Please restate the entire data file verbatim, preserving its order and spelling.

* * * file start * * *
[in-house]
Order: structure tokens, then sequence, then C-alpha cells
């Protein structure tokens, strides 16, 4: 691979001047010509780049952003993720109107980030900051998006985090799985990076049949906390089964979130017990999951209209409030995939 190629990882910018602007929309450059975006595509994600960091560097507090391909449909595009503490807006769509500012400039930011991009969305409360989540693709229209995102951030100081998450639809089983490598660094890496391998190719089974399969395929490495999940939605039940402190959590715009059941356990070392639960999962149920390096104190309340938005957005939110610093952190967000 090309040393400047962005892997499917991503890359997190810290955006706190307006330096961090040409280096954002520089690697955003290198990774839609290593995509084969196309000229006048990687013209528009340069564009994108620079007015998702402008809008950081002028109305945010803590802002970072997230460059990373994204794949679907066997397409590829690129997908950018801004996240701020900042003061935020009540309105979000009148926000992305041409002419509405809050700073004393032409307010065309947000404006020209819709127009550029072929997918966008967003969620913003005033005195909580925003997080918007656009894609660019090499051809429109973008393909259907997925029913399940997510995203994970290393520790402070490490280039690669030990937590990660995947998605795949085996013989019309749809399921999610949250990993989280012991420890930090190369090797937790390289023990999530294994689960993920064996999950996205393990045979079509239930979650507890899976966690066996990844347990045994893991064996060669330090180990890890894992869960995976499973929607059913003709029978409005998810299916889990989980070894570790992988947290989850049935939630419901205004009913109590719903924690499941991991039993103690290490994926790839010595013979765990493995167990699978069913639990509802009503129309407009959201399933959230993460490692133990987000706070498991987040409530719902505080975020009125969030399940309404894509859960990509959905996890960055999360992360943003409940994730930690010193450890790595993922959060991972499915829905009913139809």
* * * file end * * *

[in-house]
Order: structure tokens, then sequence, then C-alpha cells
């Protein structure tokens, strides 16, 4: 691979001047010509780049952003993720109107980030900051998006985090799985990076049949906390089964979130017990999951209209409030995939 190629990882910018602007929309450059975006595509994600960091560097507090391909449909595009503490807006769509500012400039930011991009969305409360989540693709229209995102951030100081998450639809089983490598660094890496391998190719089974399969395929490495999940939605039940402190959590715009059941356990070392639960999962149920390096104190309340938005957005939110610093952190967000 090309040393400047962005892997499917991503890359997190810290955006706190307006330096961090040409280096954002520089690697955003290198990774839609290593995509084969196309000229006048990687013209528009340069564009994108620079007015998702402008809008950081002028109305945010803590802002970072997230460059990373994204794949679907066997397409590829690129997908950018801004996240701020900042003061935020009540309105979000009148926000992305041409002419509405809050700073004393032409307010065309947000404006020209819709127009550029072929997918966008967003969620913003005033005195909580925003997080918007656009894609660019090499051809429109973008393909259907997925029913399940997510995203994970290393520790402070490490280039690669030990937590990660995947998605795949085996013989019309749809399921999610949250990993989280012991420890930090190369090797937790390289023990999530294994689960993920064996999950996205393990045979079509239930979650507890899976966690066996990844347990045994893991064996060669330090180990890890894992869960995976499973929607059913003709029978409005998810299916889990989980070894570790992988947290989850049935939630419901205004009913109590719903924690499941991991039993103690290490994926790839010595013979765990493995167990699978069913639990509802009503129309407009959201399933959230993460490692133990987000706070498991987040409530719902505080975020009125969030399940309404894509859960990509959905996890960055999360992360943003409940994730930690010193450890790595993922959060991972499915829905009913139809």